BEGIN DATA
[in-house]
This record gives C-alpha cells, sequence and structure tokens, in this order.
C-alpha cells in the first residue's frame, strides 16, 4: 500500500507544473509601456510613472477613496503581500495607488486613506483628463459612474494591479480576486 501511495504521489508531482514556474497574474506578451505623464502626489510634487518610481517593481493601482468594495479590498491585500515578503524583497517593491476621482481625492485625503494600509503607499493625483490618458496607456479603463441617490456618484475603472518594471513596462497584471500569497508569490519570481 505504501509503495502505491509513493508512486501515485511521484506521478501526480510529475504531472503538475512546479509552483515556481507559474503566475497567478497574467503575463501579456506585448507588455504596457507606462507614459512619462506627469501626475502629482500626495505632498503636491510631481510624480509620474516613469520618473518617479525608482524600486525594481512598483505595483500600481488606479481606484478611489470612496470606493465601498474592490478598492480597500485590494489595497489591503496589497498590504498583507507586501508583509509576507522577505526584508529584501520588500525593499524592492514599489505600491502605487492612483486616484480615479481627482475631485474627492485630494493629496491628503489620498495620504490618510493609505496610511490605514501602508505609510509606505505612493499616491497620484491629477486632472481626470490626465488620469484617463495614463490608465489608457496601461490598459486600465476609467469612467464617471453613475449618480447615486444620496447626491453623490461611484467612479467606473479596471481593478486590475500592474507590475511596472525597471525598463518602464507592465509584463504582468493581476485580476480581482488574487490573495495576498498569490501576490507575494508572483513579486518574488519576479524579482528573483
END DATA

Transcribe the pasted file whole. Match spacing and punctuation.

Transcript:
[in-house]
This record gives C-alpha cells, sequence and structure tokens, in this order.
C-alpha cells in the first residue's frame, strides 16, 4: 500500500507544473509601456510613472477613496503581500495607488486613506483628463459612474494591479480576486 501511495504521489508531482514556474497574474506578451505623464502626489510634487518610481517593481493601482468594495479590498491585500515578503524583497517593491476621482481625492485625503494600509503607499493625483490618458496607456479603463441617490456618484475603472518594471513596462497584471500569497508569490519570481 505504501509503495502505491509513493508512486501515485511521484506521478501526480510529475504531472503538475512546479509552483515556481507559474503566475497567478497574467503575463501579456506585448507588455504596457507606462507614459512619462506627469501626475502629482500626495505632498503636491510631481510624480509620474516613469520618473518617479525608482524600486525594481512598483505595483500600481488606479481606484478611489470612496470606493465601498474592490478598492480597500485590494489595497489591503496589497498590504498583507507586501508583509509576507522577505526584508529584501520588500525593499524592492514599489505600491502605487492612483486616484480615479481627482475631485474627492485630494493629496491628503489620498495620504490618510493609505496610511490605514501602508505609510509606505505612493499616491497620484491629477486632472481626470490626465488620469484617463495614463490608465489608457496601461490598459486600465476609467469612467464617471453613475449618480447615486444620496447626491453623490461611484467612479467606473479596471481593478486590475500592474507590475511596472525597471525598463518602464507592465509584463504582468493581476485580476480581482488574487490573495495576498498569490501576490507575494508572483513579486518574488519576479524579482528573483